As the repercussions of the nearly 50-year U.S. War on Drugs are revealing themselves to be harmful and life-threatening, especially to lower-class and minority populations, social movements aimed at drug policy reform have been on the rise. While today's generation of college students were raised on abstinence-based discourses, which constantly warned and threatened them about the dangers of drug use, these same students often change their perspective, some as early as high school, when they begin having their own experiences with drugs and engage in more drug-related conversations. As a result, many students become motivated to change drug policy and education and address the stigma associated with drug use in order to reduce drug-related harm to individuals. This thesis examines the ideas and efforts of students at a university in the southeastern United States who are actively engaged in making these changes. Based on interviews with students involved with two drug policy reform groups in 2018, this thesis highlights the role of student activism in the larger drug policy reform movement. Student activists raise awareness of the need for a critical examination of U.S. drug policy frameworks and their place in this endeavor. I argue that student activists' involvement in the drug policy reform movement is motivated by the numerous disparities they experience and observe in the dominant abstinence-based drug approach. Based on these students' perspectives, I argue for a shift towards a more holistic harm reduction education that aims to increase the quality of care and livelihood for drug users, an accomplishment they believe is inextricable from U.S. policy.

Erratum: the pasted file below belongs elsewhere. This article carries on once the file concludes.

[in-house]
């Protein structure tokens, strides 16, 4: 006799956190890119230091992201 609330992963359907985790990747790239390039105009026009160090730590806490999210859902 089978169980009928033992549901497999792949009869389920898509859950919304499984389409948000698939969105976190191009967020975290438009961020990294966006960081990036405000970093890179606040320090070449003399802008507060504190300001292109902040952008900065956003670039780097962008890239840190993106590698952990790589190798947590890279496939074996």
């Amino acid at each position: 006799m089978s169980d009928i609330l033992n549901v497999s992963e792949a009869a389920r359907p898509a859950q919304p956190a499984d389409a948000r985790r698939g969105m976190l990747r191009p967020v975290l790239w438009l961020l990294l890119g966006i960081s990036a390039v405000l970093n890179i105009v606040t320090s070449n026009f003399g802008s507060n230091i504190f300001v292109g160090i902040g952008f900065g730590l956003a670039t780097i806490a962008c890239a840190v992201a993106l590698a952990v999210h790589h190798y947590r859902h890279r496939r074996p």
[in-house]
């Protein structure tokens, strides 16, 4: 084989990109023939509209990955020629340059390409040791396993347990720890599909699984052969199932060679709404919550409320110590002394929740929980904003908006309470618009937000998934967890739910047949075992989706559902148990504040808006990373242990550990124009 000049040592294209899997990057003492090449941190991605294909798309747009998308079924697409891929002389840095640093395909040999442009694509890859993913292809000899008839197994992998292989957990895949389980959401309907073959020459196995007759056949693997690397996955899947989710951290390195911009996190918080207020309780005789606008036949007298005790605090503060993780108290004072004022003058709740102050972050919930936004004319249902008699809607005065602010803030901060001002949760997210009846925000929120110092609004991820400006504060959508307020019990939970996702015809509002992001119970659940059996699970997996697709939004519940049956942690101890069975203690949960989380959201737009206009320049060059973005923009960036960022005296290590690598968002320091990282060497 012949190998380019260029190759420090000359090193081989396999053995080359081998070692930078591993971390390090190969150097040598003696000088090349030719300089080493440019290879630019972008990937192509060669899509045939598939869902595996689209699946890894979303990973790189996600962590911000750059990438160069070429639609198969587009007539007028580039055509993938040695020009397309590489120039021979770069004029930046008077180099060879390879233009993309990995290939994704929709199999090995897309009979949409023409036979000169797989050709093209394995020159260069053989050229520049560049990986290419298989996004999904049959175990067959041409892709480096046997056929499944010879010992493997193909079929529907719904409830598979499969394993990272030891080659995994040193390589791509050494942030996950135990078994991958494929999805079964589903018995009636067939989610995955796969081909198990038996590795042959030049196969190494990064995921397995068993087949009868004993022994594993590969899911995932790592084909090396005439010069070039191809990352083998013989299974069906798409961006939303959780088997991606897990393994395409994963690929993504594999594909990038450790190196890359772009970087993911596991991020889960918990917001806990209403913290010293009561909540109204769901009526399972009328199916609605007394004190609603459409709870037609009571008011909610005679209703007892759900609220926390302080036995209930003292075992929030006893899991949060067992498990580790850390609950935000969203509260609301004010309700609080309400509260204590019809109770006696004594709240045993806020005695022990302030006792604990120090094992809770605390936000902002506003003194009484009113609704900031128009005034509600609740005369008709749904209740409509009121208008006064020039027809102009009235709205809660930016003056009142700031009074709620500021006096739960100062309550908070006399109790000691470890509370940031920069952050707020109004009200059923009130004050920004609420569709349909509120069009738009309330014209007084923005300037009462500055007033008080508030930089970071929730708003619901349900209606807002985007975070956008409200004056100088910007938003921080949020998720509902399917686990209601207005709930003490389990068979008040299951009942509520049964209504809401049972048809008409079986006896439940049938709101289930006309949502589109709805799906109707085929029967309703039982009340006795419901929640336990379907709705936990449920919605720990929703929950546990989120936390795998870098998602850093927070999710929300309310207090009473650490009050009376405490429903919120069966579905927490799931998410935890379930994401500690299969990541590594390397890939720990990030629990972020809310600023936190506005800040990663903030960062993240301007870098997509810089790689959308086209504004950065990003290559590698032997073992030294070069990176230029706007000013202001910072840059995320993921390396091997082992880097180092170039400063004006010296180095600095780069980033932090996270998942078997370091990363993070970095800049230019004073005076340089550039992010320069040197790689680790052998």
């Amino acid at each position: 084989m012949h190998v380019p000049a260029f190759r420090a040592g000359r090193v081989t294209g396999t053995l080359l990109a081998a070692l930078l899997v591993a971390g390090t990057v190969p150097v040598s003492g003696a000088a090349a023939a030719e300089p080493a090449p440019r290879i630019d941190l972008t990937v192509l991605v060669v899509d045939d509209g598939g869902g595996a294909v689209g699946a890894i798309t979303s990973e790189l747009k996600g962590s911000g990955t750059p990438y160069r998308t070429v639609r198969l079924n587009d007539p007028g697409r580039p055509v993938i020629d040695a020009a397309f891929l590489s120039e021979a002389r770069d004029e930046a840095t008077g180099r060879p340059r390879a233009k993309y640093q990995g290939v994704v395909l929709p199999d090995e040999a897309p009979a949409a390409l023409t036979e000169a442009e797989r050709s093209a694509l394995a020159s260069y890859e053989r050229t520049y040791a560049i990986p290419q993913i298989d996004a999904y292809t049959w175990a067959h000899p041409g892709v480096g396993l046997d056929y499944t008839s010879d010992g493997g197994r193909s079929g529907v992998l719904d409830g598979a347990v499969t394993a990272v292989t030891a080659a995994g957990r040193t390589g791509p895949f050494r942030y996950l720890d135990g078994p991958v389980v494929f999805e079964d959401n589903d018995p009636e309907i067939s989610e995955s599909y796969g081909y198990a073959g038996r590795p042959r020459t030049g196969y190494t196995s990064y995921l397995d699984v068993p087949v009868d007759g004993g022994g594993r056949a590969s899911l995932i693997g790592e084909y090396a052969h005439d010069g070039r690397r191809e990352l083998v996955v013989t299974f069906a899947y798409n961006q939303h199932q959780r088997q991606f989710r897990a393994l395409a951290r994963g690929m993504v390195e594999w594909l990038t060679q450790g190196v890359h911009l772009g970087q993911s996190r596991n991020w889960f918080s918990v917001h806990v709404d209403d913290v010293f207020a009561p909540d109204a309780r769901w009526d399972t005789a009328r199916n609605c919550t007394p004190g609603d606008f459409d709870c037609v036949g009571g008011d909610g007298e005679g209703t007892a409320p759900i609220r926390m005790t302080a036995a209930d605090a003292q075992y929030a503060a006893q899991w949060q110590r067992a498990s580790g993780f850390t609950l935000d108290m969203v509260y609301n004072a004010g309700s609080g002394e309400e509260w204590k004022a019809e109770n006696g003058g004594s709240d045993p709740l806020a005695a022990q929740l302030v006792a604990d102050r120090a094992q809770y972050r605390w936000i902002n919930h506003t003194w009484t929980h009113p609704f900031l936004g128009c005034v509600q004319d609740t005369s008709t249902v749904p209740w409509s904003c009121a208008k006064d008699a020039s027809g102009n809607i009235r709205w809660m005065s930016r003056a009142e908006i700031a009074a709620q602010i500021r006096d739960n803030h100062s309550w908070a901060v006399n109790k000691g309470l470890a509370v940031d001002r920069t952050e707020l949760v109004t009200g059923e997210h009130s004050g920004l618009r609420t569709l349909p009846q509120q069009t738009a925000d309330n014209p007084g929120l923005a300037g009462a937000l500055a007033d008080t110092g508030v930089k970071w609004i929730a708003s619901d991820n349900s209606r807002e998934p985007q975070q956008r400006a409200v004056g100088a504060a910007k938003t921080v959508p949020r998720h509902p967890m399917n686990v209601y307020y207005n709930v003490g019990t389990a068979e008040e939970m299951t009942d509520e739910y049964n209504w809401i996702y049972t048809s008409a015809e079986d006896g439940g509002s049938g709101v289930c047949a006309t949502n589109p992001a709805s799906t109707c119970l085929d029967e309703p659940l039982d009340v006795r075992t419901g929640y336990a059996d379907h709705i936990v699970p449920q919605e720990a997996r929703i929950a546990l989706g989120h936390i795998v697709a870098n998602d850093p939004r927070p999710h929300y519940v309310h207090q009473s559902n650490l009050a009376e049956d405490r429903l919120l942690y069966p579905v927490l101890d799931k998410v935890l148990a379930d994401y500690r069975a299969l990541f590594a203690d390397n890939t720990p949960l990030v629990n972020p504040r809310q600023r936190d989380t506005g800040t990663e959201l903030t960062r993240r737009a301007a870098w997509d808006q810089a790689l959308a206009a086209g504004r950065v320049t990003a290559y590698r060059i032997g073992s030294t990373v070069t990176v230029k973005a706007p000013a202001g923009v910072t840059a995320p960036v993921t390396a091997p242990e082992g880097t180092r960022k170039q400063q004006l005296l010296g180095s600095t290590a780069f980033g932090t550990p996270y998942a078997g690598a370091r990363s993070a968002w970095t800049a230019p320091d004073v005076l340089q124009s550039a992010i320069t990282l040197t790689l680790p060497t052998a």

Bachelor of Science (B.S.)
College of Sciences
Orlando (Main) Campus
Sarmento, Megan A., "Reimagining Drugs: An Anthropological Analysis of U.S. Drug Policy Frameworks and Student Activism" (2018). Honors in the Major Theses. 439.